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Coping with Mental Illness in the Family

Caring for a loved one with mental illness can be exhausting ---and not just in a physical way. The emotional toll of, say, tolerating the mood swings of someone with Borderline Personality Disorder, or watching out for the well-being of a person with a potentially deadly eating disorder like Anorexia Nervosa, can be so stressful, you might end up with a mental health condition yourself! But given that understanding and support from the family is integral in helping those with mental illness recover (or at least have some semblance of normalcy in their life), it’s important that we beef up on resources on how to cope with mental illness in the family.

If you have a parent, spouse, child or relative with mental illness, know that you’re not alone. Actually, it’s highly likely that you’ll encounter mental illness, as the World Health Organization estimates that 1 in every 4 people (or 25% of the population!) will develop one or more mental health illness in their life. Depression, for example, has become very common, especially among women.

There are many things you can do to make things more manageable, not just for your loved one with mental illness, but for the whole family. Consider the following tips in coping with mental illness in the family:

Get informed. Start by getting all the information you can on your loved one’s condition. Each condition is different, and will affect different people in different ways. Some mental disorders are more difficult to manage than others. Take the case of psychosis, where the patient suffers from distortions of reality that may sometimes compel them to hurt others or themselves. Or Narcissistic Personality Disorder, where your loved one may not even appreciate all the tolerance and understanding you’re providing. But if you know what to expect, you can better cope with what is required from you. You can also set personal boundaries by nurturing realistic expectations regarding the prognosis of your loved one’s condition.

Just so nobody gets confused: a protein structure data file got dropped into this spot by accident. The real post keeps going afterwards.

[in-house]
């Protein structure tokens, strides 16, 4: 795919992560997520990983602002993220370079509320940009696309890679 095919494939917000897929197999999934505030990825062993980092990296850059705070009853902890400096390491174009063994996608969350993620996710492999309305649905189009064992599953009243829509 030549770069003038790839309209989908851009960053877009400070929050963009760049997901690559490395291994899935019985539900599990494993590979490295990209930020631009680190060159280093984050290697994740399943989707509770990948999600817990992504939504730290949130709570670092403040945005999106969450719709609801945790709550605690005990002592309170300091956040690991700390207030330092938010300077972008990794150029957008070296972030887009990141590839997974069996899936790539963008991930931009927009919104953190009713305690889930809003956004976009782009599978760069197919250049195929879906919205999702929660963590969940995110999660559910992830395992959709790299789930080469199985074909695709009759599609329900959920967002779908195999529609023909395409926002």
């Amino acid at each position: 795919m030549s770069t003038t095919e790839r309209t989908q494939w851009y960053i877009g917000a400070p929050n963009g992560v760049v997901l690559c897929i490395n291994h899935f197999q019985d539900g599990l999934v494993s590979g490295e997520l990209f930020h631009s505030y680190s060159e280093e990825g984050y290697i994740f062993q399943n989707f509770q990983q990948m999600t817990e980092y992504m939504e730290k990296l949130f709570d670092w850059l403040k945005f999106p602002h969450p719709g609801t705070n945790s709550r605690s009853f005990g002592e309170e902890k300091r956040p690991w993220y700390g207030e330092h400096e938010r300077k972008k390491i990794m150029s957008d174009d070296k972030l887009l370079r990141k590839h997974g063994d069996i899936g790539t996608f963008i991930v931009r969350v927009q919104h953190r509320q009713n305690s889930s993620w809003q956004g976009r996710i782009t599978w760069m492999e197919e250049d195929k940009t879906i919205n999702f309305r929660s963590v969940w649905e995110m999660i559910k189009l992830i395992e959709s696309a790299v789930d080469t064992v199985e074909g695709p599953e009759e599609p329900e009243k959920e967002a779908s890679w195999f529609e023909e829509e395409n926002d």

Know if you’re at-risk. Few people know this, but mental health conditions have a biological basis --- some are caused by an imbalance in important chemicals in the brain such as dopamine and serotonin which regulates mood and affect. As such, mental disorders can be inherited; if you have a loved one with a mental health condition, perhaps you’re at-risk too. There are also child-rearing conditions that make mental health conditions more likely to surface. Autocratic parenting styles, where kids feel stifled and controlled, are bedrocks for developing addictions, depression, and anxiety disorders.

Communicate to family members the nature of the illness. It’s a myth that you can hide anything from members of the household. Even if your love one with mental illness does his or her best to keep the struggle private, for sure someone will have an inkling that something is wrong. Young children, in particular, are very sensitive --- even babies can tell if they’re being held differently by their main caregiver. It’s better to discuss the problem in the open, in ways appropriate to the age and maturity of the listener. This way, your family can bond together in helping the person with mental illness recover wellness back.

De-stress regularly. This tip can’t be emphasized enough! If there is mental illness in the family, it’s important that family members take some time off for some well-deserved self-care. It doesn’t make you a bad parent, child or spouse if you choose not to let your loved one’s condition take over your life. Make sure you still eat at regular times, get adequate sleep, and take plenty of fluids. Have an outlet for all the fatigue, frustration, overwhelm and yes, even anger and resentment of the situation. Establish a support system. At the end of the day, you can’t give your loved one with mental illness the care he or she deserves when you’re already burning out.

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